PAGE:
The boy band phenomenon is the latest musical act to headline a candy coated big screen documentary with the Friday release of "This is Us." Directed with a steady hand by "Super Size Me"s' Morgan Spurlock, the film is guaranteed to send tweens into hunk-fueled euphoria, overflowing as it does with ample underwear and shirtless shots of the English five-some.
Critics for the most part were entertained by the sanitized look at life on the road, giving "This is Us" a 69 percent "fresh" rating on Rotten Tomatoes, which was a tick above the 64 percent "fresh" rating the Bieb's "Never Say Never" earned and a little short of the 77 percent "fresh" rating Perry's "Part of Me" received.
TheWrap's Alonso Duralde acknowledged that the film is all artifice, designed to spruce up the boys' images, but said that it was an infomercial with a compelling sales pitch. Those looking for a pimples-and-all documentary in the vein of "Don't Look Back" need not apply though.
"There are no fights, no diva fits, no groupies, no drugs, not even any bad language," Duralde wrote. "It’s as visually stimulating and kid-friendly as a Lisa Frank binder."
There may be a sex and drugs deficit, but the New York Daily News' Jim Farber argued that the film is unflinching when it comes to capturing the downside of life in the bubble.
"Lurking in Morgan Spurlock‘s otherwise boostery documentary is a sense of isolation and exhaustion surrounding its dewy subjects," Farber wrote.
Temper the expectations and brace yourself for preteen wails, advised the Arizona Republic's Bill Goodykoontz. Don't expect greatness, but fans will plenty pleased with the boyish antics of the young heartthrobs.
"'One Direction: This Is Us' is a glossy fan letter, with plenty of concert footage and cutesy interviews lovingly shot for maximum audience reaction," Goodykoontz wrote. "And judging from the screening, on that front it certainly delivers."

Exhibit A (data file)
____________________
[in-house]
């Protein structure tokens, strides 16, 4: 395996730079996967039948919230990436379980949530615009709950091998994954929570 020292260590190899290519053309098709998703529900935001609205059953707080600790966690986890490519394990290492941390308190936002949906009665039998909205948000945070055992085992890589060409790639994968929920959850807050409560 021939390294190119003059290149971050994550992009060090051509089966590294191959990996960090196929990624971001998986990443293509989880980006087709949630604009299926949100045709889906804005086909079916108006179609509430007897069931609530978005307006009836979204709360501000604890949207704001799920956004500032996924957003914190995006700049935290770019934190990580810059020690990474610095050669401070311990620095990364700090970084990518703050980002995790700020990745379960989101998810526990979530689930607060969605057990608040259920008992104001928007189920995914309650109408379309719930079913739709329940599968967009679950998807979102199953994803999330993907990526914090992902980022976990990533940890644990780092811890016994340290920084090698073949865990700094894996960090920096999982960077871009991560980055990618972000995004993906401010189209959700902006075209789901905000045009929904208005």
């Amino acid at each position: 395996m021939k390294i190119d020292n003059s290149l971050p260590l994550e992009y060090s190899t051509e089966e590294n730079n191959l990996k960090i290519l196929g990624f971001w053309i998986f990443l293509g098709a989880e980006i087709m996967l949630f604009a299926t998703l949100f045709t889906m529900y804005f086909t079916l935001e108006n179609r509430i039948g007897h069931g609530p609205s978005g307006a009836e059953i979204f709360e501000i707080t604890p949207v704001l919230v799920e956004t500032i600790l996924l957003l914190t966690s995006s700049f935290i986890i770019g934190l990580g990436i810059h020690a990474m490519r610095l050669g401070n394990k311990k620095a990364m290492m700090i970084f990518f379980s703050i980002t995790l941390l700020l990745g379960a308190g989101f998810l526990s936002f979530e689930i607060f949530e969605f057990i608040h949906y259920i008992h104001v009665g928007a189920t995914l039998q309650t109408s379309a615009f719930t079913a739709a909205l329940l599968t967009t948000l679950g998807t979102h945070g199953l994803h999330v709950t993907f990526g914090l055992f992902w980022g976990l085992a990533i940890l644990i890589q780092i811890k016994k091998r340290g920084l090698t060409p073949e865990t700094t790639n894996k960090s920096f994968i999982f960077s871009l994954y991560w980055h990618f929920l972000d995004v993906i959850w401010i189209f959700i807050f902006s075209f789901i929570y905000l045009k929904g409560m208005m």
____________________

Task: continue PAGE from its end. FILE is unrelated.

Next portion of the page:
Cath Clarke of Time Out found the boys appealing — particularly in their desire to share their newfound wealth with their families. However, she detected a few blemishes in their carefully manufactured facades, most of them having to do with their musical talent.
"The film is as harmless as the band," Clarke wrote. "Until you reach the music. One Direction are bearable with a cover song – Wheatus’s ‘Teenage Dirtbag'. But the sugary-sweet, she-doesn’t-love-me-back tracks really hurt."
Amy Nicholson of L.A. Weekly was less charmed by the enterprise, implying that Spurlock had sold out by making "This Is Us" nothing more than a over-stuffed commercial.
"There's the sporty one, the suave one, the dangerous maverick, and the two prepsters you won’t be able to tell apart until one of them gets fat or comes out of the closet," Nicholson wrote. "Even calling the film a documentary feels deluded."
And don't buy Chris Nashawaty a One Direction t-shirt. The Entertainment Weekly critic said the film could have used a little backstage drama to go along with its portrait of superstars dazzled by their own good fortune.
"That's charming," Nashawaty wrote. "But it's also a little boring. What it's most definitely not is a documentary."